Yes, I know, a quartet cannot have five books. That would make it a quintet. However, next year at Worldcon75 in Helsinki, the Hugo Awards will be trialling a “best series” Hugo Award. I am not a fan of genre series, especially fantasy ones, and have tried on numerous occasions to read different ones with varying degrees of success. I don’t believe I’ve ever finished one that is longer than a trilogy. It occurred to me if I wrote something new for the Apollo Quartet, a sort of pendant to the four books, a short story perhaps, then the quartet might qualify for this new Hugo category. Of course, I had no illusions about being nominated, never mind winning; but it was a bit of fun and a point worth making, I thought.
So one night, as I lay in bed, I tried to think to think of a story I might use for my “Apollo Quartet 5″… and I had a few ideas… But when I woke the following morning, a completely different idea was there fully-formed in my mind. And the more I thought about it, the more I realised it was perhaps even more of an Apollo Quartet story than the other four, was still completely different to any of them… and yet did everything they did…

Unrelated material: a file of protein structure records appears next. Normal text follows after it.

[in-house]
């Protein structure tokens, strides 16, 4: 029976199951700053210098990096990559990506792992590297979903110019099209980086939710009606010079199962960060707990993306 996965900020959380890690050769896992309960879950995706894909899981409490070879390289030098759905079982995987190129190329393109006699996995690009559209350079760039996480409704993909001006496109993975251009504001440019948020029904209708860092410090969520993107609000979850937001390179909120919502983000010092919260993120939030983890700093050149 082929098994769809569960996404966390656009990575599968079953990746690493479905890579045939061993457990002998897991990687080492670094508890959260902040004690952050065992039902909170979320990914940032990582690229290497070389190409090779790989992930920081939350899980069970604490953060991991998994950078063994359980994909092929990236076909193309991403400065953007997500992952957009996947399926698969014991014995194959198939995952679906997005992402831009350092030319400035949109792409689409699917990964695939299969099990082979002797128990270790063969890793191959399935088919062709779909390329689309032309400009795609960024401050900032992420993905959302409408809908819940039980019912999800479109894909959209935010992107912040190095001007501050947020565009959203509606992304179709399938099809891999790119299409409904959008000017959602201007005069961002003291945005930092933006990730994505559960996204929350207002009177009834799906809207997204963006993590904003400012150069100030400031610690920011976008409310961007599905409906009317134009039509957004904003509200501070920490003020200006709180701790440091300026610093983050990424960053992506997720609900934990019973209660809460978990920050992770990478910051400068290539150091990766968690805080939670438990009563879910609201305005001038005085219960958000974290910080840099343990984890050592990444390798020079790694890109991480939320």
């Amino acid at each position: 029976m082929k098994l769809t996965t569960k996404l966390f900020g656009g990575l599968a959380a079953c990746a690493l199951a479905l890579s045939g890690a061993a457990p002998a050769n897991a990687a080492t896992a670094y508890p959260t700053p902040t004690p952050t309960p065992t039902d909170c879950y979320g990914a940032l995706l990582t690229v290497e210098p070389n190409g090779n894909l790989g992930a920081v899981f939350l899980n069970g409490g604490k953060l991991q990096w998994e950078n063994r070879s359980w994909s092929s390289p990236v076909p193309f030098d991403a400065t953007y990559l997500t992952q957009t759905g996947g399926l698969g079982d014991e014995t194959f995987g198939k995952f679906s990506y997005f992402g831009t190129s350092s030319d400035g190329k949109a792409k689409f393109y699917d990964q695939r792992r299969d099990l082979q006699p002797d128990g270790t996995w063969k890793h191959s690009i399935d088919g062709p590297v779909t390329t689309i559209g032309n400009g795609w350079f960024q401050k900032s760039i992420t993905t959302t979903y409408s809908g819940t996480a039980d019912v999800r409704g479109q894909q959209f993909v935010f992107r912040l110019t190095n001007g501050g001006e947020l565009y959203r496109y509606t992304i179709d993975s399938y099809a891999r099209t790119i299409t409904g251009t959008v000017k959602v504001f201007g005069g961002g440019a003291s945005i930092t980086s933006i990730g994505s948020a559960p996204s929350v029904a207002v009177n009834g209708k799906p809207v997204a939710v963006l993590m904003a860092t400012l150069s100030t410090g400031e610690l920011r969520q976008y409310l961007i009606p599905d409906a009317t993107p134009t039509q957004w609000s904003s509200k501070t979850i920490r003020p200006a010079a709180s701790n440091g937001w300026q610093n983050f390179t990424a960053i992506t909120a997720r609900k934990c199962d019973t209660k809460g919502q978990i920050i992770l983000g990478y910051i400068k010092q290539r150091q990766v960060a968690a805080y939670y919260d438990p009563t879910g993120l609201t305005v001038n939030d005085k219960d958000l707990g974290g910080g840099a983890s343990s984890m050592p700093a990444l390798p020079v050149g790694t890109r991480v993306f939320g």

And then I looked more closely at the definition for the Best Series Hugo Award, and discovered that, although the length of the work published in 2016 didn’t matter, the whole series had to comprise at least 240,000 words. The Apollo Quartet misses that wordcount by about 150,000 words… Oh well.
But the idea I have for the fifth book is just so good, I’m still going ahead with it.
Obviously, I don’t want to give away too much at this stage… although the title is something of a clue – it’s called Coda: A Visit to the National Air and Space Museum. It will, of course, have a glossary. It has been partly inspired by the works of Paul Park, Augustín Fernández Mallo and James Benning, as well as the Skylab programme, Thomas Stafford’s We Have Capture, and the Salyut space station. It will be published by Whippleshield Books, initially as an ebook and a signed and numbered chapbook limited to 25 copies. I hope to have it available by the end of November. In the New Year, I will put together a paperback edition for sale on the Whippleshield Books website and Amazon.
Finally, a quick note to point out that review copies of Dreams of the Space Age – which contains an original piece of fiction – are still available. Email editor (at) whippleshieldbooks (dot) com if you’re interested in one.